An earnest and straightforward, if familiar, guide to transforming one’s routines.

THE HEALTHY HABIT HANDBOOK

Better habits are the way to a happier, healthier lifestyle according to Antonenko’s debut self-help book.

Many people feel stuck when it comes to maintaining a healthy weight, remaining fit, and achieving other life goals. They want to change but lack the motivation to do so. The author, a professional health coach, reassures readers that transformation is possible, no matter how bleak things may seem at the present moment. She knows this from experience, having faced many challenges on her journey to happiness, including the suicide of her first husband and chronic health problems of her own, such as ulcerative colitis. The author draws on this personal experience as well as her career as she outlines a multistep process for eliminating “patterns of destructive thinking” and developing healthy habits that she promises will lead to lasting, consistent improvements in one’s life. It begins, she says, with focusing on one’s momentum and “harnessing energy” so that one can get unstuck from old habits. Subsequent steps address one’s diet, mindset, and physical movement. The final step is “mastery,” in which repetition leads to “uncovering new patterns [that] can release us from lousy past behaviours and stop us from being tainted by our past mistakes, failures, and setbacks.” Throughout, Antonenko offers a supportive voice that enthusiastically urges the reader to “design the life of your dreams.” The advice is largely a mix of generic tips for healthy living (such as getting enough sleep, embracing mindfulness, eating a balanced diet, including minimizing consumption of sugars and processed food) and common self-help bromides about visualizing success and ignoring what other people think. However, Antonenko wisely focuses on permanently changing behaviors rather than promoting expedient solutions that may be harder to stick with in the long term. The book includes links to supplemental material on the author’s website, such as printable affirmation cards, a meal planner, and a separate exercise guide. This work stands well enough on its own, but it’s also intended as an introduction to Antonenko’s life-coaching offerings, which include follow-up courses, fitness accessories, and nutritional supplements.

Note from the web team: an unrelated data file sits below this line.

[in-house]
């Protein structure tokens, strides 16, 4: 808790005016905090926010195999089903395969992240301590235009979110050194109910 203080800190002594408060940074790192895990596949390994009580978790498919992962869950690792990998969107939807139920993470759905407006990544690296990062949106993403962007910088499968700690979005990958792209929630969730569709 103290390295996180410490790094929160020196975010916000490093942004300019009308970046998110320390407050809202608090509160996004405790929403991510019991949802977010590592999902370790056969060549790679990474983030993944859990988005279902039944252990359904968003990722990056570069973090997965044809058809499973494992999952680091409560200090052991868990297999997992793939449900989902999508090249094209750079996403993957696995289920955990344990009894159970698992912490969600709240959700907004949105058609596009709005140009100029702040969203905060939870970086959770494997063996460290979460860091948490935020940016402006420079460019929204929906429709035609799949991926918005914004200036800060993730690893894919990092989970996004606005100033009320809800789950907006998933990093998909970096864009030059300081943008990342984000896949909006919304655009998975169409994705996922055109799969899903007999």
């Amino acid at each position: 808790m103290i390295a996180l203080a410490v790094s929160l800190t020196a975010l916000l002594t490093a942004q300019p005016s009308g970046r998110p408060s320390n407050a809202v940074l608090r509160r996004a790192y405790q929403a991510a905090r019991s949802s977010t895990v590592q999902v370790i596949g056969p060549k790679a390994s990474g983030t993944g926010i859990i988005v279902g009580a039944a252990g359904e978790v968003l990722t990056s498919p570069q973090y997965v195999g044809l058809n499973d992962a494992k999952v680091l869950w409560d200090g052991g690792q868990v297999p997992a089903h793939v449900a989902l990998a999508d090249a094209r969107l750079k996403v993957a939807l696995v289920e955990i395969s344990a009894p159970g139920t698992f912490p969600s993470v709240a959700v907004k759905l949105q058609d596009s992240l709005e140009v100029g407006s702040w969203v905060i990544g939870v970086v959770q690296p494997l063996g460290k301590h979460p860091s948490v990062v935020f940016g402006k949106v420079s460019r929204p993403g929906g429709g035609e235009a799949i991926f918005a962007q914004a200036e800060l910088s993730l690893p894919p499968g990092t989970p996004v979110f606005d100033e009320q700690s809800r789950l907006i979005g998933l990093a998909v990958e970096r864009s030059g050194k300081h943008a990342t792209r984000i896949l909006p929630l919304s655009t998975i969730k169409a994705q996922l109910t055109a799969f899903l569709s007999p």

An earnest and straightforward, if familiar, guide to transforming one’s routines.

Pub Date: Feb. 28, 2020

ISBN: 978-1-5043-2079-5

Page Count: 128

Publisher: BalboaPressAU

Review Posted Online: Oct. 20, 2020

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A conversational, pleasurable look into McConaughey’s life and thought.

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GREENLIGHTS

All right, all right, all right: The affable, laconic actor delivers a combination of memoir and self-help book.

“This is an approach book,” writes McConaughey, adding that it contains “philosophies that can be objectively understood, and if you choose, subjectively adopted, by either changing your reality, or changing how you see it. This is a playbook, based on adventures in my life.” Some of those philosophies come in the form of apothegms: “When you can design your own weather, blow in the breeze”; “Simplify, focus, conserve to liberate.” Others come in the form of sometimes rambling stories that never take the shortest route from point A to point B, as when he recounts a dream-spurred, challenging visit to the Malian musician Ali Farka Touré, who offered a significant lesson in how disagreement can be expressed politely and without rancor. Fans of McConaughey will enjoy his memories—which line up squarely with other accounts in Melissa Maerz’s recent oral history, Alright, Alright, Alright—of his debut in Richard Linklater’s Dazed and Confused, to which he contributed not just that signature phrase, but also a kind of too-cool-for-school hipness that dissolves a bit upon realizing that he’s an older guy on the prowl for teenage girls. McConaughey’s prep to settle into the role of Wooderson involved inhabiting the mind of a dude who digs cars, rock ’n’ roll, and “chicks,” and he ran with it, reminding readers that the film originally had only three scripted scenes for his character. The lesson: “Do one thing well, then another. Once, then once more.” It’s clear that the author is a thoughtful man, even an intellectual of sorts, though without the earnestness of Ethan Hawke or James Franco. Though some of the sentiments are greeting card–ish, this book is entertaining and full of good lessons.